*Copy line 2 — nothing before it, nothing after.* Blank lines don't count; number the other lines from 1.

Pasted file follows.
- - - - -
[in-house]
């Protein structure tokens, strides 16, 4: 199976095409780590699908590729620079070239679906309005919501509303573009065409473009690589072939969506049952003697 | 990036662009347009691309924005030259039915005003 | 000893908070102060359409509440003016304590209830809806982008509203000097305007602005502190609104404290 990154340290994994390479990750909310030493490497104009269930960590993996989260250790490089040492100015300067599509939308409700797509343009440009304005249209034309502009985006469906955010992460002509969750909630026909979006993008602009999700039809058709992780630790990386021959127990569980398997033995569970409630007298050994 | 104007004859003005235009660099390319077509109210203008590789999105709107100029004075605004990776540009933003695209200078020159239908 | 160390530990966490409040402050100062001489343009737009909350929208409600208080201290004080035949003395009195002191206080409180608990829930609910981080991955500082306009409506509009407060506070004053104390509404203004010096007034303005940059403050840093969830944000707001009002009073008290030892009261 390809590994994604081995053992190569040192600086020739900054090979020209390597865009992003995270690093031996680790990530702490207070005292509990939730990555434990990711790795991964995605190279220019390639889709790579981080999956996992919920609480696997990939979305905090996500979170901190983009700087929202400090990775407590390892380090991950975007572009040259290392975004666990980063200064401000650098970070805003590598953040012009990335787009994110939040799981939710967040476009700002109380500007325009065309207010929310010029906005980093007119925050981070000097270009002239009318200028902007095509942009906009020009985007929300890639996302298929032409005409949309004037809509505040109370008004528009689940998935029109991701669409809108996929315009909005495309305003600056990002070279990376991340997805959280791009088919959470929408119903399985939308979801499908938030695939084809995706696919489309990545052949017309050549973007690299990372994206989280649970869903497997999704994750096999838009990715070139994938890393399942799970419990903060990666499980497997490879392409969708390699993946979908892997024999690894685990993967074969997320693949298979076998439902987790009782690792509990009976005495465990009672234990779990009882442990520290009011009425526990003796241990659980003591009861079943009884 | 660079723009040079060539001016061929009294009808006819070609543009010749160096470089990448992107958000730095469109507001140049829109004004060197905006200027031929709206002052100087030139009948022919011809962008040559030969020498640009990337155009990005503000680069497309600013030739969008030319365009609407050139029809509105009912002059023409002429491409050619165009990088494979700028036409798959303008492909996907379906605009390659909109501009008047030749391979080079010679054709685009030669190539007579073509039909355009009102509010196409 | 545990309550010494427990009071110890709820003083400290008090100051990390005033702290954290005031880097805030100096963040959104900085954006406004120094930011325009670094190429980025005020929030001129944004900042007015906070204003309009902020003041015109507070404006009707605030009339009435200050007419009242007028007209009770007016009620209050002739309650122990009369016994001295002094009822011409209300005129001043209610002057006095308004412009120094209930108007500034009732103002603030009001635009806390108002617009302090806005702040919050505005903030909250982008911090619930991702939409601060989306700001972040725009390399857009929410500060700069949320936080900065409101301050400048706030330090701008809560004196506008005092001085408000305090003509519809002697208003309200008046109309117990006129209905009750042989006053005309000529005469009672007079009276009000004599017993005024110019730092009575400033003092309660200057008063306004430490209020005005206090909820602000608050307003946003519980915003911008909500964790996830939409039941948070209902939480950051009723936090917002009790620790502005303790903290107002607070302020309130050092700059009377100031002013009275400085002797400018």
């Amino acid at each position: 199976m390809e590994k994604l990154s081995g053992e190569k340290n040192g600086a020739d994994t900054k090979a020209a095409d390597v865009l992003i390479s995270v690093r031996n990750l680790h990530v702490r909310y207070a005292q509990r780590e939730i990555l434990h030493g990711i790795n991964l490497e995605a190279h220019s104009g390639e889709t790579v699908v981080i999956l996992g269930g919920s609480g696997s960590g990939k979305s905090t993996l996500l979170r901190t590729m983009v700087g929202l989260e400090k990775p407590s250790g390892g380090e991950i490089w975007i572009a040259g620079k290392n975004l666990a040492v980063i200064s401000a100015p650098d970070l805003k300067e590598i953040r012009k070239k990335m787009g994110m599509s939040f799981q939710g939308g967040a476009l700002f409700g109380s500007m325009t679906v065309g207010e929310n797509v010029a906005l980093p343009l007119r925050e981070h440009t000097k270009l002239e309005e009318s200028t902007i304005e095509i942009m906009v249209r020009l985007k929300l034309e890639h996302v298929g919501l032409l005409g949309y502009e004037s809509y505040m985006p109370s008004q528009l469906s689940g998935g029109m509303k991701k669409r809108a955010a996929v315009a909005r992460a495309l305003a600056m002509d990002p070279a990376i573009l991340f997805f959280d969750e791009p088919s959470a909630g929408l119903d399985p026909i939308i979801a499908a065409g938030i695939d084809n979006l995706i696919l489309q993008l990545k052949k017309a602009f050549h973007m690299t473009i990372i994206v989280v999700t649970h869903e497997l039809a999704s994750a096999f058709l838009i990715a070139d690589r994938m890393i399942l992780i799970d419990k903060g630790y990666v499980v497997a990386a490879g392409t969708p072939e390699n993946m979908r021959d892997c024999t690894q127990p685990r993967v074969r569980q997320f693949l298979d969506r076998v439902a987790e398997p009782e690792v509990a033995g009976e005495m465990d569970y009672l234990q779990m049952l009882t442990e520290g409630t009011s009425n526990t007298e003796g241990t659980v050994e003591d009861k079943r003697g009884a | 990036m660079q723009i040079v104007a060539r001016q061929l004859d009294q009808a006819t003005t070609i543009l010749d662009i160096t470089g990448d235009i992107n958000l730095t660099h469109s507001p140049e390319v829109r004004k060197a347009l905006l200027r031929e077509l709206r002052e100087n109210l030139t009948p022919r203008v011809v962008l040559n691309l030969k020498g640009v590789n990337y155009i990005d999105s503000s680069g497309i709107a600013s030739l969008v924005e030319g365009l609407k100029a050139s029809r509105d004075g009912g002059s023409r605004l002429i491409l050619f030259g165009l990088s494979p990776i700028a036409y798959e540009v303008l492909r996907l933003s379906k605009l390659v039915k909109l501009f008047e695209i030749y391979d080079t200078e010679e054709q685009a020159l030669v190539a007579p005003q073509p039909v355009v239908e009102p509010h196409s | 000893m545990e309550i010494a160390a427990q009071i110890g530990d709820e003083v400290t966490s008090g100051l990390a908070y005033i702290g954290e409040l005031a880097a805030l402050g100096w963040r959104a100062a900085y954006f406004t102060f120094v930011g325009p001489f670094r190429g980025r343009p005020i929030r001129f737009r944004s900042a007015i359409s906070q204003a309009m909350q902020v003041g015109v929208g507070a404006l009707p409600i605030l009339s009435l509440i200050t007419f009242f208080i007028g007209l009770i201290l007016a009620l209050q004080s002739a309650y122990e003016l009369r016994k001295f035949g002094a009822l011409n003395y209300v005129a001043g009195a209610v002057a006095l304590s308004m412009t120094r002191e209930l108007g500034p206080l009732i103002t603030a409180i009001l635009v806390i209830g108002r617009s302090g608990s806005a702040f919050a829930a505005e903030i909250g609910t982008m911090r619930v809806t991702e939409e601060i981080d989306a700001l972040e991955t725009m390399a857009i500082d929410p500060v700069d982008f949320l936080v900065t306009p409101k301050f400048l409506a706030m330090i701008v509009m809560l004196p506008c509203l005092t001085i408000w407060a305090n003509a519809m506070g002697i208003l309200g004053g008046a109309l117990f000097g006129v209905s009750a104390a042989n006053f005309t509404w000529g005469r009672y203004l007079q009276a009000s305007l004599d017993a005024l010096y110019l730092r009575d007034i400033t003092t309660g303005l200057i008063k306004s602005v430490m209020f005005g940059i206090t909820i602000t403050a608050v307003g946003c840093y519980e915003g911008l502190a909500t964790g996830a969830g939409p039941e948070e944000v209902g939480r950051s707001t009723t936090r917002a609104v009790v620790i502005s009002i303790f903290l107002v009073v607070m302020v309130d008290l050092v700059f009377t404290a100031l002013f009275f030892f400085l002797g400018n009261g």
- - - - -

């Protein structure tokens, strides 16, 4: 199976095409780590699908590729620079070239679906309005919501509303573009065409473009690589072939969506049952003697 | 990036662009347009691309924005030259039915005003 | 000893908070102060359409509440003016304590209830809806982008509203000097305007602005502190609104404290 990154340290994994390479990750909310030493490497104009269930960590993996989260250790490089040492100015300067599509939308409700797509343009440009304005249209034309502009985006469906955010992460002509969750909630026909979006993008602009999700039809058709992780630790990386021959127990569980398997033995569970409630007298050994 | 104007004859003005235009660099390319077509109210203008590789999105709107100029004075605004990776540009933003695209200078020159239908 | 160390530990966490409040402050100062001489343009737009909350929208409600208080201290004080035949003395009195002191206080409180608990829930609910981080991955500082306009409506509009407060506070004053104390509404203004010096007034303005940059403050840093969830944000707001009002009073008290030892009261 390809590994994604081995053992190569040192600086020739900054090979020209390597865009992003995270690093031996680790990530702490207070005292509990939730990555434990990711790795991964995605190279220019390639889709790579981080999956996992919920609480696997990939979305905090996500979170901190983009700087929202400090990775407590390892380090991950975007572009040259290392975004666990980063200064401000650098970070805003590598953040012009990335787009994110939040799981939710967040476009700002109380500007325009065309207010929310010029906005980093007119925050981070000097270009002239009318200028902007095509942009906009020009985007929300890639996302298929032409005409949309004037809509505040109370008004528009689940998935029109991701669409809108996929315009909005495309305003600056990002070279990376991340997805959280791009088919959470929408119903399985939308979801499908938030695939084809995706696919489309990545052949017309050549973007690299990372994206989280649970869903497997999704994750096999838009990715070139994938890393399942799970419990903060990666499980497997490879392409969708390699993946979908892997024999690894685990993967074969997320693949298979076998439902987790009782690792509990009976005495465990009672234990779990009882442990520290009011009425526990003796241990659980003591009861079943009884 | 660079723009040079060539001016061929009294009808006819070609543009010749160096470089990448992107958000730095469109507001140049829109004004060197905006200027031929709206002052100087030139009948022919011809962008040559030969020498640009990337155009990005503000680069497309600013030739969008030319365009609407050139029809509105009912002059023409002429491409050619165009990088494979700028036409798959303008492909996907379906605009390659909109501009008047030749391979080079010679054709685009030669190539007579073509039909355009009102509010196409 | 545990309550010494427990009071110890709820003083400290008090100051990390005033702290954290005031880097805030100096963040959104900085954006406004120094930011325009670094190429980025005020929030001129944004900042007015906070204003309009902020003041015109507070404006009707605030009339009435200050007419009242007028007209009770007016009620209050002739309650122990009369016994001295002094009822011409209300005129001043209610002057006095308004412009120094209930108007500034009732103002603030009001635009806390108002617009302090806005702040919050505005903030909250982008911090619930991702939409601060989306700001972040725009390399857009929410500060700069949320936080900065409101301050400048706030330090701008809560004196506008005092001085408000305090003509519809002697208003309200008046109309117990006129209905009750042989006053005309000529005469009672007079009276009000004599017993005024110019730092009575400033003092309660200057008063306004430490209020005005206090909820602000608050307003946003519980915003911008909500964790996830939409039941948070209902939480950051009723936090917002009790620790502005303790903290107002607070302020309130050092700059009377100031002013009275400085002797400018």